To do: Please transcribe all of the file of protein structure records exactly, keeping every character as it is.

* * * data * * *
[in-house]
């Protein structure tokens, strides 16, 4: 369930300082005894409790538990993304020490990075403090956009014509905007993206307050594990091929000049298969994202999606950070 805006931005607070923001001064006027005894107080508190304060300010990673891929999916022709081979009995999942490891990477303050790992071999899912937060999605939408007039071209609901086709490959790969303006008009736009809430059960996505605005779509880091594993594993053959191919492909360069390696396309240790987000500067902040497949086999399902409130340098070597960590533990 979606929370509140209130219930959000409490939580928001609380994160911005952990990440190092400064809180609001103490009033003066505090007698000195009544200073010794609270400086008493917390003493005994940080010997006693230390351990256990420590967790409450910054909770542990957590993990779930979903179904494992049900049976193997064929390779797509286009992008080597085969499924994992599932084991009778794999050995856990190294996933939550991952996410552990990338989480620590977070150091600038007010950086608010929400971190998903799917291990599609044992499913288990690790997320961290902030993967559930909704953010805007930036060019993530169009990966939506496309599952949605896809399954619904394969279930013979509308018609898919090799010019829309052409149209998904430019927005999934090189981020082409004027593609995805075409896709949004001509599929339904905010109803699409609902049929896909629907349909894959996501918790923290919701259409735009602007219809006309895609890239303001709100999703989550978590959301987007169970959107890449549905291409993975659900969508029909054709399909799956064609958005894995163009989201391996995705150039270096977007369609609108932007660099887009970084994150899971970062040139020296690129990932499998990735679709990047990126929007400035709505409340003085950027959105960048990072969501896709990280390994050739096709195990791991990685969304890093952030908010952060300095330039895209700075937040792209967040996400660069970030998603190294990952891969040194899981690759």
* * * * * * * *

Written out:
[in-house]
């Protein structure tokens, strides 16, 4: 369930300082005894409790538990993304020490990075403090956009014509905007993206307050594990091929000049298969994202999606950070 805006931005607070923001001064006027005894107080508190304060300010990673891929999916022709081979009995999942490891990477303050790992071999899912937060999605939408007039071209609901086709490959790969303006008009736009809430059960996505605005779509880091594993594993053959191919492909360069390696396309240790987000500067902040497949086999399902409130340098070597960590533990 979606929370509140209130219930959000409490939580928001609380994160911005952990990440190092400064809180609001103490009033003066505090007698000195009544200073010794609270400086008493917390003493005994940080010997006693230390351990256990420590967790409450910054909770542990957590993990779930979903179904494992049900049976193997064929390779797509286009992008080597085969499924994992599932084991009778794999050995856990190294996933939550991952996410552990990338989480620590977070150091600038007010950086608010929400971190998903799917291990599609044992499913288990690790997320961290902030993967559930909704953010805007930036060019993530169009990966939506496309599952949605896809399954619904394969279930013979509308018609898919090799010019829309052409149209998904430019927005999934090189981020082409004027593609995805075409896709949004001509599929339904905010109803699409609902049929896909629907349909894959996501918790923290919701259409735009602007219809006309895609890239303001709100999703989550978590959301987007169970959107890449549905291409993975659900969508029909054709399909799956064609958005894995163009989201391996995705150039270096977007369609609108932007660099887009970084994150899971970062040139020296690129990932499998990735679709990047990126929007400035709505409340003085950027959105960048990072969501896709990280390994050739096709195990791991990685969304890093952030908010952060300095330039895209700075937040792209967040996400660069970030998603190294990952891969040194899981690759």